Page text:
The primary findings of the IMPACT study - examining the treatment of adolescent depression (comparing STPP - Short term Psychoanalytic Psychotherapy, CBT and what is called a Brief Psychosocial Intervention) - have just been published online in Lancet Psychiatry.
Depression affects around 5% of the adolescent population, causes considerable suffering, and personal impairment and commonly recurs into adult life. Recurrence is associated with increasing personal difficulties and lower educational and employment prospects. Unlike any previous studies, this study was designed to find out whether treatment was still associated with improved outcomes a year after therapy was completed.
This study was a Randomised Controlled Trial of 465 adolescents referred to 15 NHS clinics who received a diagnosis of depression. The patients were randomised to a cognitive behaviour therapy (CBT), short term psychoanalytic therapy (STPP) or to a brief psychosocial intervention (BPI). At the end of study, 70% of adolescents had improved substantially in each of the treatment groups. There was around 50% reduction in depression symptoms maintained a year after end of therapy. The median length of therapy was 6 to 11 sessions, usually delivered over a 25-28 week period. This study cannot determine the extent to which improvement can be directly attributed to the treatments, but it demonstrates that the three different psychological therapies may be employed in NHS CAMHS with equal confidence. ACP members have been involved in the study and continue to administer STPP. Further research is needed to find out whether these different treatments have advantages for specific types of adolescent depression, and whether they differ in their long term effectiveness.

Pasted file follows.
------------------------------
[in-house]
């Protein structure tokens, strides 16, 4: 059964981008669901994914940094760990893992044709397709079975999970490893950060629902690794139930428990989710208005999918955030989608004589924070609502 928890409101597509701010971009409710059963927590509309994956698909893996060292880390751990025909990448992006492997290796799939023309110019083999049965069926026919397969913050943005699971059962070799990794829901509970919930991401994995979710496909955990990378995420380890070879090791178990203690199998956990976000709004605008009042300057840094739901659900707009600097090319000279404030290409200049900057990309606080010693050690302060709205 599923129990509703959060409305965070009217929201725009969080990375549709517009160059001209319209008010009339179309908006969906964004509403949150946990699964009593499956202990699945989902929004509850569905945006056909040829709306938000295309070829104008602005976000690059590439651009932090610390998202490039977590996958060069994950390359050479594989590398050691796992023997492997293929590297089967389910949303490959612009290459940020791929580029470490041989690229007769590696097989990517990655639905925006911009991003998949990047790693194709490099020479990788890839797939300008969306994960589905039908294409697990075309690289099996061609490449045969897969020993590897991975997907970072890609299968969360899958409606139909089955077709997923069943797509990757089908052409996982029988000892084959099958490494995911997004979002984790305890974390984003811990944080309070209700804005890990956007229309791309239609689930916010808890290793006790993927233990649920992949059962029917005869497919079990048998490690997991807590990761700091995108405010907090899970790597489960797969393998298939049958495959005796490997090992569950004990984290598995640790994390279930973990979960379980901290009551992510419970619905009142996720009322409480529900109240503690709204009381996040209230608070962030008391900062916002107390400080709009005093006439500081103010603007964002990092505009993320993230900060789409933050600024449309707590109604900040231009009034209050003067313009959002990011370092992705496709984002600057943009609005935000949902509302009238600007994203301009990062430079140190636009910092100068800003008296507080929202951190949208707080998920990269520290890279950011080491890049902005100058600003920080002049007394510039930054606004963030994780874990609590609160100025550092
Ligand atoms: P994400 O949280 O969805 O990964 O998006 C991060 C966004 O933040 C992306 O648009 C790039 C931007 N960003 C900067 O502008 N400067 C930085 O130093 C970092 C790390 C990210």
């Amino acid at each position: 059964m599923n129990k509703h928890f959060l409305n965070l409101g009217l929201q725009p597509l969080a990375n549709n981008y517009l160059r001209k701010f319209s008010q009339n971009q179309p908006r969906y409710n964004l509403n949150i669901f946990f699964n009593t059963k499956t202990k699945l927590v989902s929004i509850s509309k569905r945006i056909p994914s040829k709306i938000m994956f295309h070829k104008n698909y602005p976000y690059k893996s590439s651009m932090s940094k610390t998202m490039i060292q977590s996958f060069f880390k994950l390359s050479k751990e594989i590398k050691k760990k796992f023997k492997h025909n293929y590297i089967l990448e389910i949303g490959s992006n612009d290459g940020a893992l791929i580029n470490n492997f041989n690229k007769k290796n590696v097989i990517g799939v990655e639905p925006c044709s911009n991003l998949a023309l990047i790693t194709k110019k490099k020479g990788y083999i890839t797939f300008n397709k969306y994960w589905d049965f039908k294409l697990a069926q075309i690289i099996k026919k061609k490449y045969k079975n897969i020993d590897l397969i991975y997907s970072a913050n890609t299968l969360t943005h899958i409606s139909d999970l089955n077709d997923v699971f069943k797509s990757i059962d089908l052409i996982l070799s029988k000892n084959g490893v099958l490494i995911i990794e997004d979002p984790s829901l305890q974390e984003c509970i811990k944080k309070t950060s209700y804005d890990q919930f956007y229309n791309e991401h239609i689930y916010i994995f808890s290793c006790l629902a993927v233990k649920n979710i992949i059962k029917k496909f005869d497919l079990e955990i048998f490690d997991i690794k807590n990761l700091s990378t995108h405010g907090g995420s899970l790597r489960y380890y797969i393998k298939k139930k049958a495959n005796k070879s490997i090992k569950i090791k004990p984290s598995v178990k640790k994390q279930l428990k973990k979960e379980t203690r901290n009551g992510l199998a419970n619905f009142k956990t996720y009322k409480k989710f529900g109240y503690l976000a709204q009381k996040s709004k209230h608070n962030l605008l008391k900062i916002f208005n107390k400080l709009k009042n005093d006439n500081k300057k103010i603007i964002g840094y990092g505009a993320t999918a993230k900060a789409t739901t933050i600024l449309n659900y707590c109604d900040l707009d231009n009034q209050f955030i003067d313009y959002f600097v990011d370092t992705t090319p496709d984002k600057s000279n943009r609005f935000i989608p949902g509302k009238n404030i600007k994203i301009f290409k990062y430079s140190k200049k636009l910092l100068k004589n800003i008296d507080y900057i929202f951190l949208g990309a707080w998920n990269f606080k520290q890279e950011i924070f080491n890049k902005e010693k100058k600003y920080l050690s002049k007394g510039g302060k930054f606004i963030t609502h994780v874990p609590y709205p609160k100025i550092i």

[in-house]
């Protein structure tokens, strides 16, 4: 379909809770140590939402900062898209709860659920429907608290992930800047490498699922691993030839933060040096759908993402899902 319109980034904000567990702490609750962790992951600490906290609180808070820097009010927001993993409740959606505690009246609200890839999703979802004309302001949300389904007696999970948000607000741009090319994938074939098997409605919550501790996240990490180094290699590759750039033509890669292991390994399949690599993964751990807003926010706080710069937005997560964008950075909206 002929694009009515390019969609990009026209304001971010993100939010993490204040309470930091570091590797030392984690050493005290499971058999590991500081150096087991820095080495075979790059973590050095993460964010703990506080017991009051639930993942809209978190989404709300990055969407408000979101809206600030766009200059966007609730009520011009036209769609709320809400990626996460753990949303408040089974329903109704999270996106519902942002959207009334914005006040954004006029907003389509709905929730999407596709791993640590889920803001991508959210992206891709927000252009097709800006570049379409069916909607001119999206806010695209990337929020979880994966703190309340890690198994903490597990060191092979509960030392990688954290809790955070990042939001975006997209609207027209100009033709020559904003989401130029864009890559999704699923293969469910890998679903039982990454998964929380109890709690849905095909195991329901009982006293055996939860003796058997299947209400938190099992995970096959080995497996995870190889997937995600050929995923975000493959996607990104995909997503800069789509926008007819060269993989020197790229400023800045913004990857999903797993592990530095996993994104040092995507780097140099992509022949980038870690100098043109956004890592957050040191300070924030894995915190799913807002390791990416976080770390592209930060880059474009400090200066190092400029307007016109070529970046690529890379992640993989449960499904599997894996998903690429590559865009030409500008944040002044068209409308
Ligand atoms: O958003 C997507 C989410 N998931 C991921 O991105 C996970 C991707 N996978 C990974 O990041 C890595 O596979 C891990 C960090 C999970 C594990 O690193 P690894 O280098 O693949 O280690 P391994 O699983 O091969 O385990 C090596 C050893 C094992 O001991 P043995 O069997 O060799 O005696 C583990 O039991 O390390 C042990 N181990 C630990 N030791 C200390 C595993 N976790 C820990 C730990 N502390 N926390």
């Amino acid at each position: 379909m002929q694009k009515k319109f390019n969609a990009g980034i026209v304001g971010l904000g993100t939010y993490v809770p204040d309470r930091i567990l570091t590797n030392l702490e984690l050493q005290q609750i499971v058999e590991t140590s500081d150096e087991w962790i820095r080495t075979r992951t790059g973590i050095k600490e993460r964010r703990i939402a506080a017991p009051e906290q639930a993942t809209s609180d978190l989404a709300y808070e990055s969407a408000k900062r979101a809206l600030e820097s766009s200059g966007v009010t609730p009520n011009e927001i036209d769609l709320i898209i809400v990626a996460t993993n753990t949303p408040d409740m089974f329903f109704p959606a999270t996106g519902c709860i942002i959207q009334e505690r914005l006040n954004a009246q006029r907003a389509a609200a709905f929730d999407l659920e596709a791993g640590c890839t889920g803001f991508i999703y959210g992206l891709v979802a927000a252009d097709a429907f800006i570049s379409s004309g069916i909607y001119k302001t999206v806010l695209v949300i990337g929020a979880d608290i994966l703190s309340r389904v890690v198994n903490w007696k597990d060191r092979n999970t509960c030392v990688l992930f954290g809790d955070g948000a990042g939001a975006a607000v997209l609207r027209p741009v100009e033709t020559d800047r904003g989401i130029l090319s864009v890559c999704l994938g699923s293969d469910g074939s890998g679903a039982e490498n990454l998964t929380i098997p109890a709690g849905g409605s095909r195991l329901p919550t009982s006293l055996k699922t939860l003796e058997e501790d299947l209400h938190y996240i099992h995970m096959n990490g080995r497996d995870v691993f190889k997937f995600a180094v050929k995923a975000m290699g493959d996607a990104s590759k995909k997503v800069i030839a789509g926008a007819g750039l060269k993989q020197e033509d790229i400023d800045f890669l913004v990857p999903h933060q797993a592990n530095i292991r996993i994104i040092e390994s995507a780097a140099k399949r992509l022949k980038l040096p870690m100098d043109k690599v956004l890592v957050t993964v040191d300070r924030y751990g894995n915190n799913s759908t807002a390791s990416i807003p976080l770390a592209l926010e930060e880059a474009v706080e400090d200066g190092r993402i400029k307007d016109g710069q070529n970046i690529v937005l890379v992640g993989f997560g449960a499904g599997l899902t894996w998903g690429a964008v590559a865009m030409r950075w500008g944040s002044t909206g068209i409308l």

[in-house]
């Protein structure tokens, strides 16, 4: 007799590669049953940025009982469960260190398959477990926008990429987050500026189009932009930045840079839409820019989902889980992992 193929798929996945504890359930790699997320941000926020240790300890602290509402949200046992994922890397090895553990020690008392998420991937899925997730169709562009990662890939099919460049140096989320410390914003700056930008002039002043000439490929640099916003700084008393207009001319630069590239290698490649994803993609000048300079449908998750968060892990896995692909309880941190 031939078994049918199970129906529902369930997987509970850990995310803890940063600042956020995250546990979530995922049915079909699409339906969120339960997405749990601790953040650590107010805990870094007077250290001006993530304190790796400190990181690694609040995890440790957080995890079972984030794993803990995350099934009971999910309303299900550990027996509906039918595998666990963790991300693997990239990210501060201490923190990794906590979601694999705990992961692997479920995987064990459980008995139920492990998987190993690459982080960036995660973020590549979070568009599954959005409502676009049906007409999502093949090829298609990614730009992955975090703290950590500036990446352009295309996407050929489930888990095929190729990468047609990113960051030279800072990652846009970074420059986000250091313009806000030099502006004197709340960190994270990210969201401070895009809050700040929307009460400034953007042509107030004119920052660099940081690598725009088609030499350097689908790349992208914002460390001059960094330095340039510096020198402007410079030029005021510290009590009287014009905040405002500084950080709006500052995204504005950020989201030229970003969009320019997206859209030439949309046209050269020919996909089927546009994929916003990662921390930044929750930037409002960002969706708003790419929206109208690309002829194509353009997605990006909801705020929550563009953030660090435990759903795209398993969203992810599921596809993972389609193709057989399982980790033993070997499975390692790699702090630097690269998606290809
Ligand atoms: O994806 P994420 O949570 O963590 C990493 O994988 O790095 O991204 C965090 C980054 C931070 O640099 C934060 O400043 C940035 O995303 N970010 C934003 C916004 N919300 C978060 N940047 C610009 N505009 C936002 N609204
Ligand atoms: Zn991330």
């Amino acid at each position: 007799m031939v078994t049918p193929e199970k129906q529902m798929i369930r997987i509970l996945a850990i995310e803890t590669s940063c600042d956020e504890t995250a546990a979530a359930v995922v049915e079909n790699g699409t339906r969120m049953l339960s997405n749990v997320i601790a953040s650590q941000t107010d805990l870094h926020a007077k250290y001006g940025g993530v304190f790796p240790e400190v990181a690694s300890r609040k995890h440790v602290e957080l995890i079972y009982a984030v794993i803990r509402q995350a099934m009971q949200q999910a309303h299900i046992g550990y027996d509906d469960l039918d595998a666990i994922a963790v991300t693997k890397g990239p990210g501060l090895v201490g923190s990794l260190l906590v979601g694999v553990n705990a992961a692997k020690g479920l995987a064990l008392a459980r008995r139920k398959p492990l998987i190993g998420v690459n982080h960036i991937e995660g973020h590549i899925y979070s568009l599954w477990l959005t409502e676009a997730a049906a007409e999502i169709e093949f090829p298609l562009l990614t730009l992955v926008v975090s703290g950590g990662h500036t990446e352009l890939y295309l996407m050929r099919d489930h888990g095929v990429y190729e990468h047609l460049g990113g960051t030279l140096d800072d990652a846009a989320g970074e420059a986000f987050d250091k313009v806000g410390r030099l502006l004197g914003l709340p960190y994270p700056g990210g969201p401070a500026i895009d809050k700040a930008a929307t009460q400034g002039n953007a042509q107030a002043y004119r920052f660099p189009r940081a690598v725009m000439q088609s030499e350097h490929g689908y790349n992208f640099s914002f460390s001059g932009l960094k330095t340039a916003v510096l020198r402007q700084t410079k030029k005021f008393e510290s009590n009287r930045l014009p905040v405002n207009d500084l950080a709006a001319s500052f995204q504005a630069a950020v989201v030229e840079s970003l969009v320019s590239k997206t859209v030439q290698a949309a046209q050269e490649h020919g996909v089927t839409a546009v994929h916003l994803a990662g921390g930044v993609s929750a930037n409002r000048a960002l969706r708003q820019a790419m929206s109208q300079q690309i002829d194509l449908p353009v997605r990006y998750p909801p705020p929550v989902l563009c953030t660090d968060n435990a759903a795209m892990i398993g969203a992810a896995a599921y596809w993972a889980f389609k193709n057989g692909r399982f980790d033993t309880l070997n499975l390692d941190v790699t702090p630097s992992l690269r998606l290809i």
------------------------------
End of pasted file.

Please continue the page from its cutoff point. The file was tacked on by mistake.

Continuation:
The paper is free to download, See: :http://www.thelancet.com/journals/lanpsy/onlinefirst